September 5, 2017 at 3:32 p.m.

Positive pressure ventilation systems can help calves survive, thrive

Jenn Bentley<br /><!-- 1upcrlf -->ISU Extension
Jenn Bentley<br /><!-- 1upcrlf -->ISU Extension

By by Kelli Boylen- | Comments: 0 | Leave a comment

CALMAR, Iowa - Four of the keys to raising healthy calves are minimizing calf stress, providing fresh air while limiting drafts, providing a clean, dry and comfortable resting place and managing the effects of extreme weather.
Many dairy producers could tell you these four areas are important to raising calves, but what exactly does each one mean?
Jenn Bentley, Iowa State University Extension and Outreach Dairy Field Specialist, provided recommendations at the annual Iowa Dairy Days Program offered at six locations throughout Iowa in January.
It has been a practice on some farms to enclose a calf's pen to minimize the risk of draft and contact with other calves, but Bentley outlined the facts found during a 2006 study in Wisconsin.
Calf pens with more than two sides tend to restrict air movement too much, creating a "microenvironment" with higher airborne bacteria counts and increased respiratory disease.
Bentley says there should be solid panels dividing the calves, but the front and rear of the pen should be as open as possible to promote good air movement. A low rear panel of 18 to 20 inches can hold bedding, and a three to four foot walkway between the calf pens and the side wall curtain on the building can reduce drafts.
The Wisconsin study showed that reducing the number of panels in a calf pen from four to two resulted in a 20 percent reduction in respiratory disease.
If the air movement increases, maintenance of the body heat of the calves must be considered.
Bentley explained an easy way to check if the calves have enough bedding to stay warm is to see how they are "nesting." If a calf is resting on top of the bedding with legs exposed (nesting score of one), the calf does not have enough bedding. A calf that is nestled deeply in bedding with the legs not visible (nesting score of three) is most ideal.
A newborn calf's thermo- neutral zone (the temperature that the calf does not have to expend energy to maintain proper body temperature) is between 50 and 78 degrees, and for a one month old calf it is between 32 and 73.
If a calf is lying down with some leg exposed (nesting score of two), a calf blanket can help, but a blanket is not enough to make up for the heat the calf is losing if the nesting score is one.
A clean, dry resting surface (at least three inches between soiled bedding and the calf) is important to help insulate the calf against a cold floor and low air temperatures.
Calves spend more than 50 percent of their time in the day and almost 100 percent of their time at night lying down, so adequate space is important. Calves in individual pens should have at least 32 square feet per animal. Calves in group pens need at least 28 square feet per animal.
It is becoming more common to design calf barns like freestall barns - naturally ventilated with side curtains that can be opened and closed and an open ridge.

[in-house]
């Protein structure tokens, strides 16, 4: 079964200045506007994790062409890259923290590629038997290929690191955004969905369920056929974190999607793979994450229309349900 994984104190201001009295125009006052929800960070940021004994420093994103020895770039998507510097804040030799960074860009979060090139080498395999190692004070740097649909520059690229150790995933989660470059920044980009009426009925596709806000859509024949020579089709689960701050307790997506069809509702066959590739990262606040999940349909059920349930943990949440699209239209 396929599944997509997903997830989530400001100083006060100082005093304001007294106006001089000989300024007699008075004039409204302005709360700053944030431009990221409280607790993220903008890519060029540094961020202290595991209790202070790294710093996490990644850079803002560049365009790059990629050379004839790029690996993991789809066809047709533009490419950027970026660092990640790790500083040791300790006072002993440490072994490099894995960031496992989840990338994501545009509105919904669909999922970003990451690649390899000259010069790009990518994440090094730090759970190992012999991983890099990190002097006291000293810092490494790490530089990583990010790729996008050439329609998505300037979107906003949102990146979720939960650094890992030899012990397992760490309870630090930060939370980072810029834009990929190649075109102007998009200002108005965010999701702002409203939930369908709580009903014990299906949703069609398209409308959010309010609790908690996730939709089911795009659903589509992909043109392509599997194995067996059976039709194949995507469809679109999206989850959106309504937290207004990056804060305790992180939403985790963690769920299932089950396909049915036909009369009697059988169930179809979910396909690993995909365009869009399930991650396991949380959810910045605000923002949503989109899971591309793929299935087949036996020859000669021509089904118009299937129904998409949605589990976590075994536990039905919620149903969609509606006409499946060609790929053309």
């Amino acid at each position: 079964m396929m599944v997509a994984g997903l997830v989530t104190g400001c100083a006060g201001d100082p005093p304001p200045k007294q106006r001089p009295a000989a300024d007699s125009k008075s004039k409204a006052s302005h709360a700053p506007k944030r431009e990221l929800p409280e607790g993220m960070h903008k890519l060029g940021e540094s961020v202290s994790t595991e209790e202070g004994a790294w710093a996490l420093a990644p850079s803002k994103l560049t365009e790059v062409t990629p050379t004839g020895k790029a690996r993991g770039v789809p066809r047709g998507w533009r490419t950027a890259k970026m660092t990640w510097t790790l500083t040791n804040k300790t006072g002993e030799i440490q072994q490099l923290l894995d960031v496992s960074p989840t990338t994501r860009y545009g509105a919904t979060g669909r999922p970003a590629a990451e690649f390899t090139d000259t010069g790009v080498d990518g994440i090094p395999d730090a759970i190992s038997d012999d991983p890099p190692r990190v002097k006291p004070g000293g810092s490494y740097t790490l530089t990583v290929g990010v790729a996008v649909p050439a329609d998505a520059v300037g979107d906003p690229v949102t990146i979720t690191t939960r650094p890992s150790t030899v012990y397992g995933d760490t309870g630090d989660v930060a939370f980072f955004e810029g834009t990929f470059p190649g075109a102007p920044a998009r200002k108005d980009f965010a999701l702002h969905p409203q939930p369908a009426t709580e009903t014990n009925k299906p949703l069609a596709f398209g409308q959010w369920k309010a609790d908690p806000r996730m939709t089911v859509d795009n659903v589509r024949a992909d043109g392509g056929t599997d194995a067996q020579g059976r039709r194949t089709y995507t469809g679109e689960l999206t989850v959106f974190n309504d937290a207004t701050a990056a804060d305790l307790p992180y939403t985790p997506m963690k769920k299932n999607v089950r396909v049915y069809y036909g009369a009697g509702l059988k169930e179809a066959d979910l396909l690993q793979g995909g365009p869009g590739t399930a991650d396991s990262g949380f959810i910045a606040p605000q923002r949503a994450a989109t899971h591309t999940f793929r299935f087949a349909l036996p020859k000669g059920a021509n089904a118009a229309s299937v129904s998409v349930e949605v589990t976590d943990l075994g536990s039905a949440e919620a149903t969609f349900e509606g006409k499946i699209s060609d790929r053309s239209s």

Bentley says there can be two potential problems with this building design: days with calm winds can leave the barn unventilated, and calves do not produce adequate heat with their bodies to create thermal buoyancy for air circulation though the open ridge.
She says a good calf management practice is to incorporate a positive pressure tube system into naturally ventilated and retrofitted calf facilities.
Bentley recommended working with an ag engineer to design the system properly. Things to consider include sizing fans so that the air in the barn is exchanged approximately four times an hour, selecting a tube diameter and air exit speed to maintain a uniform discharge of air along the entire length of the tube, and sizing the holes correctly so fresh air is delivered without creating a chilling draft. It is recommended that the fans never turn off and provide a continuous minimal level of air movement.
"There really is a minimal investment in doing this, considering the potential positive impact," she said, noting that installation of positive pressure tube systems along with best management practices can result in a 50 to 75 percent reduction in the treatment of calves for pneumonia.
The Dairyland Initiative in Wisconsin has designed a spreadsheet tool to help create properly designed positive pressure tube systems. Both Bentley and ISU Extension Ag Engineer Greg Brenneman have both been trained in this program and can provide assistance to producers interested in designing a system. Bentley can be reached at 563-382-2949 or [email protected] and Brenneman can be reached at 319-337-2145 or [email protected].
She notes that the calf environment and ventilation are just one piece in the puzzle to raising healthy calves. Excellent management in the areas of colostrum collection and delivery, management by employees, nutrition and health programs are all required steps when rearing calves.[[In-content Ad]]


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